TP: Yeah, 100 percent. It was kind of incredible reading it the next day after it had come out because she even alluded to this quite obscure British film called Peter’s Friends, which is kind of subliminally-slash-consciously why we called [the character] Pete. It’s an old, niche, frothy comedy with some of the old classic thespy actors in it.
To us, it was a really funny idea to turn that on its head, but we would never have thought someone would actually like, pinpoint that that was a specific reference. She kind of nailed exactly what we were going for. It was just a massive surprise that everything landed with her—but a welcome surprise.
You hear a lot about cringe comedy these days. Is that a space you guys felt you were working in? Were there any cringe comedies that you had in mind? You’ve mentioned a few already, but is that a term you’re comfortable with?
TS: I love cringe comedies and I think there’s a lot of beat similarities with Meet the Parents. It just feels like a really good comic setup for some reason, someone going back into a house to sort of prove themselves in some way. There’s a great opportunity to just watch someone fail. The pressures of a reunion, they do feel very cringe a lot of the time, so I think cringe comedy is a pretty fair description.
Is it difficult to convey that kind of thing in a screenplay? It seems so beautifully formed in the finished product, but I imagine it’d be quite difficult to articulate that in a script?
TS: We just write “cringe” a lot in there!
TP: I do remember people reading the scene where Pete calls Harry a peasant by mistake (or, you know it’s completely his own fault)—I definitely remember people picking up on that and being like: “Oh, God, I find it really hard to read that scene because it just felt so cringe and you’re just hanging this guy out to dry.”
A lot of it’s tonal and subtle and obviously Tom puts on an amazing performance to heighten all of those incredibly intense moments, and the way that Andrew (our director) shot it to leave beats hanging and so you could really feel the atmosphere in the room. For instance, when Pete tells the story about how a refugee kid compared him to Daniel Craig. It’s quite funny on the page, but really it’s everyone’s reactions in the room that really add to it.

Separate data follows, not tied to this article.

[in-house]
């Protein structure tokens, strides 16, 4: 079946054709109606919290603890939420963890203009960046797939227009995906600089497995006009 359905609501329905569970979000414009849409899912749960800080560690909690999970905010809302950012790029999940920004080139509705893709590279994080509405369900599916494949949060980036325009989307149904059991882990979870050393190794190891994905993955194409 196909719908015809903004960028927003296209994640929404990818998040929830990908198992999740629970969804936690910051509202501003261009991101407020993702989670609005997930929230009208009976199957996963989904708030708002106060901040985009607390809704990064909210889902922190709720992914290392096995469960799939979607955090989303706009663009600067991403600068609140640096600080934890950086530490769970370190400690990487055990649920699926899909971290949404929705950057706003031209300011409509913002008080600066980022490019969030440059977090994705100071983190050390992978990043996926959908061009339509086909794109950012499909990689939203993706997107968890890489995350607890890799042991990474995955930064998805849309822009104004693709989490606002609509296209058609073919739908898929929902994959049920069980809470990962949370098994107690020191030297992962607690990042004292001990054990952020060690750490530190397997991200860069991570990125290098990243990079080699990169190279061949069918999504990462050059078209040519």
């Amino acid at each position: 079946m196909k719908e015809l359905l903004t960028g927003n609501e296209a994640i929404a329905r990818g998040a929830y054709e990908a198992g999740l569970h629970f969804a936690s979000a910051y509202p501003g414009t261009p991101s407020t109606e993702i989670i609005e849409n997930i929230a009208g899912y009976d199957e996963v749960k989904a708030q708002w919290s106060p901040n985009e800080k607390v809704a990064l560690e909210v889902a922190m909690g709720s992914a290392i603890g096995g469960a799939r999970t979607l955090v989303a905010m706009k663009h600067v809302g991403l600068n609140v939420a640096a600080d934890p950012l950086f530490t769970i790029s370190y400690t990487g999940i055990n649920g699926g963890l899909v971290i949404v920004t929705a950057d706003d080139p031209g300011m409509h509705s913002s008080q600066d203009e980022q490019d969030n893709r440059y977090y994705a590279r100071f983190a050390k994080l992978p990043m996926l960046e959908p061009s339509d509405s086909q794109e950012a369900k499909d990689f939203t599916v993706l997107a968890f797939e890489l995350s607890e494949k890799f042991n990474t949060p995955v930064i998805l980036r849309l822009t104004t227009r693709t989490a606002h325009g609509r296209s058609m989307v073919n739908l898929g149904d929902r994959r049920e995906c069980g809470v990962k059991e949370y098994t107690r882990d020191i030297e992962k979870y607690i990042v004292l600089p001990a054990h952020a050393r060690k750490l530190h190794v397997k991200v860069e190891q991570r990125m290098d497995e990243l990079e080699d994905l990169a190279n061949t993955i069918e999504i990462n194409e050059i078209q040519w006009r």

We were really lucky to have such a great ensemble cast. There were lots of moments like that where things felt like they really lifted off the page from everyone doing a hint of improvisation but really playing everything for as real as possible.
TS: It was interesting to watch some stuff that was just too cringe, that went on for too long, and [realizing that] actually, when I see this played out, it’s too much, I’m not enjoying it on any level. The editor and the director did an amazing job of treading that line of having those moments for the right amount of time before they are just icky to watch somehow, which I think you can tip over into.
I mean it as a compliment when I say that I felt stressed while watching this film. Was that intentional?
TP: I can think of a lot of films that do the same thing that I absolutely love, like, Uncut Gems. I don’t know what it is about that feeling, it just sucks you in I guess and it makes you present for the whole thing, you can’t look away. So it was definitely intentional, to not give people a moment’s breath. To only ever release the tension, for the rug to be pulled a second later with the next twist or the next whatever. The idea was to sit the audience in the feeling of anxiety and that was always our pitch when we were making it.
TS: I’m not sure we were like, ‘right, let’s stress people out!’ But we were like, ‘let’s make sure that we write every scene with this feeling in mind.’
TP: It’s an odd feeling when people watch it and say “I enjoyed your film that made me feel horrible”, or whatever the phrase may be. It’s a strange thing that we have decided to try and do but I’m glad it does occasionally hit people that way.
Tom Stourton, can you think of any films that have stressed you out?
TS: Uncut Gems, definitely. Peter’s Friends really stresses me out, but for different reasons. I mean, Force Majeure had me in hysterics but you are kind of like: they’re just not going to drop this, this thing isn’t going away, is it? That is a hard thing to accept in a film. Caché by Michael Haneke, that’s a really sort of hard watch. A lot of his films seem to kind of do that in a far more heavy way.
And Festen, that was another influence, the moment when they keep thinking he’s joking, and you see the diminishing returns of laughs as soon as you realize that this guy is actually not joking, and he’s going to accuse his father. Witnessing things slowly dawn on people over the course of the whole film is stressful, but they’re my favorite type of films, whatever weird thing that says about me.
Was there ever a point when you guys were developing this or writing it and trying to get it across the line that potential partners said anything along the lines of: “This is going to make people uncomfortable, how can we sell a film to people that makes them uncomfortable?”
TP: Well, yeah, I was told a lot of times that to sell a film you needed a clear genre, a big star and a happy ending, [none] of which we had as part of our package. So in answer to your question: yes. I think people were turned off by its uncomfortable nature, but I think to their credit, it was more this issue of sitting between genres.
I think people were always interested in the script, and always said [things like] “I read it in one go, I couldn’t put it down”, which was great. But then there would be these discussions about how it’s not a comedy, it’s not a horror, and hard to sell if you don’t know what it is. So that was an obstacle to overcome, but I’m really glad we stuck to our guns and we’ve made it in the way we did. I think it’s definitely come out as the best version of what it could be from when we wrote it.